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Update can't work.

sqlstr ="UPDATE emp SET  bDate='"+Convert.ToDateTime(txtbDate.Text)+"'";

can't update emp table. I tried also using Parse method. It throws error message : The conversion of a char data type to a datetime data type resulted in an out-of-range datetime value. The statement has been terminated.

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Just an interesting note; If your format is in the following form: YYYY-MM-DD HH:MM:SS (e.g. 2009-08-12 12:27:50), SQL Server will always parse it correctly regardless of your regional settings. –  Mr. Smith Aug 12 '09 at 10:28
1  
See for why parameters are your friend: stackoverflow.com/questions/1263125/… –  Eric Aug 12 '09 at 12:12

8 Answers 8

You should allways use sql parameters when accepting input from a user. This will probably solve your problem as well as increasing security. Try this:

sqlstr ="UPDATE emp SET bDate=@bDate";
SqlCommand.Parameters.AddWithValue("@bDate", Convert.ToDateTime(txtbDate.Text));
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2  
I agree with the parameterisation, but would recommend not using .AddWithValue as it may not behave as you expect as you don't actually specify the underlying datatype. e.g. chrisrickard.blogspot.com/2007/06/addwithvalue-is-evil.html –  AdaTheDev Aug 12 '09 at 10:39

Don't use adhoc SQL like this, use parameterised SQL:

sqlstr = "UPDATE emp SET bDate=@NewDate WHERE...."

Then on your SqlCommand, add the @NewDate parameter:

YourSqlCommand.Parameters.Add("@NewDate", SqlDbType.DateTime);
YourSqlCommand.Parameters["@NewDate"].Value = Convert.ToDateTime(txtbDate.Text);
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You can use parameterised stored procedures.

The .net datetime contains more values than the SQL DateTime, so thus the out of range error.

Parameterised stored procs also provide more security against sql injection attacks.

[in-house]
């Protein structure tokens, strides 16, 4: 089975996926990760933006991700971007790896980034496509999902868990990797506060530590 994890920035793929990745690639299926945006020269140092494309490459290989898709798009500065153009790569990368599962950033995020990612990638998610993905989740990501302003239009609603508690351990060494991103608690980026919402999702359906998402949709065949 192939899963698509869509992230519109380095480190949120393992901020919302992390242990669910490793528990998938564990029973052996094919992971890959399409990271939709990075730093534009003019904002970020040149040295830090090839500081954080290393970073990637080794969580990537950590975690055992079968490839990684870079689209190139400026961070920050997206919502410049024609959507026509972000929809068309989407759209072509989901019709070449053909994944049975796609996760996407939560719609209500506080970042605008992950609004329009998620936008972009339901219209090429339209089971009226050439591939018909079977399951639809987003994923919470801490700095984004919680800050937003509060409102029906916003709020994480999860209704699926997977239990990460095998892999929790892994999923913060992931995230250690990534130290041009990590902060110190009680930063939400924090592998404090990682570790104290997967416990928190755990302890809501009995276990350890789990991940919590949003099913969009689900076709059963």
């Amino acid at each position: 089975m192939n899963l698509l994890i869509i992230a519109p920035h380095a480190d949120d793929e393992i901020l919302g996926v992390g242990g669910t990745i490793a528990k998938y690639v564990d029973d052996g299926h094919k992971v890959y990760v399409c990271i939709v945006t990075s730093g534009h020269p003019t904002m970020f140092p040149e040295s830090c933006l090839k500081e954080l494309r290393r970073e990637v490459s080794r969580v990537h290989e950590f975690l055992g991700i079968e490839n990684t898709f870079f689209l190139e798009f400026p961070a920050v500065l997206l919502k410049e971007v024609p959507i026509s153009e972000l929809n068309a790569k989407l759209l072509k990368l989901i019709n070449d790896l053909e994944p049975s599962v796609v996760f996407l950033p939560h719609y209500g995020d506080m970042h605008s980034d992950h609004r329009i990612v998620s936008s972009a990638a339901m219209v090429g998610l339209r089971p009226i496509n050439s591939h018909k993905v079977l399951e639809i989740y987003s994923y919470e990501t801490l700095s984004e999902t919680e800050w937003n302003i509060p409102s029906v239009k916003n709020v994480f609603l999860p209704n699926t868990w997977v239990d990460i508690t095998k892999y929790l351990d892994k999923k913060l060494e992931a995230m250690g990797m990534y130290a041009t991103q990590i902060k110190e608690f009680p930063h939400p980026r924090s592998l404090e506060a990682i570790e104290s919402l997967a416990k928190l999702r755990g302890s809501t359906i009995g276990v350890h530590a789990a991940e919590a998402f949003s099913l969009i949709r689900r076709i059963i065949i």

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You can kill 2 birds with one stone and use a parameter:

UPDATE emp SET bDate=@newDate

And fill the parameter value with a Date directly, using DateTime.Parse() to do the conversion. This also eliminates the SQl injection problem you have now.

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have you tried to parse the date value to SQL format(yyyy-MM-dd), ex 2000-12-31

Convert.ToDateTime(txtbDate.Text).ToString("yyyy-MM-dd");

Cheers.

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I will test your solutions with parameterized query soon. but Convert.ToDateTime(txtbDate.Text).ToString("yyyy-MM-dd") works perfectly. I tried this for more than half a day. Thank you dkartopr Thank all –  Dejene Aug 12 '09 at 10:44

use Parameters to pass the date to the query this if you are using ole db:

sqlstr = "UPDATE emp SET bDate=? "
command.Parameters.Add(New OleDbParameter("@bDate", Convert.ToDateTime(txtbDate.Text)))
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"The conversion of a char data type to a datetime data type resulted in an out-of-range datetime value. The statement has been terminated."

You're date-time is not in the range accepted by the SQL DateTime. What date are you trying to parse? I've this error for some really early dates (1/15/103 for example). Dates are stored in ticks from an arbitrary start point.

The start point for .net is 1/1/0001
The start point for SQL is 1/1/1753

I'm not sure about end values. Try running these and compare. Either code trace, or console writeline.

DateTime netDate = DateTime.MinValue;
SqlDateTime sqlDate = SqlDateTime.MinValue; DateTime netMaxDate = DateTime.MaxValue;
SqlDateTime sqlMaxDate = SqlDateTime.MaxValue;

Read what everyone else said about parameterizing queries.

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Why was this downvoted? This directly addresses his actual error (failed conversion due to the date time being out of range) –  Russell Steen Aug 12 '09 at 12:29

it should be plain string because you store it in a sqlstr ;)

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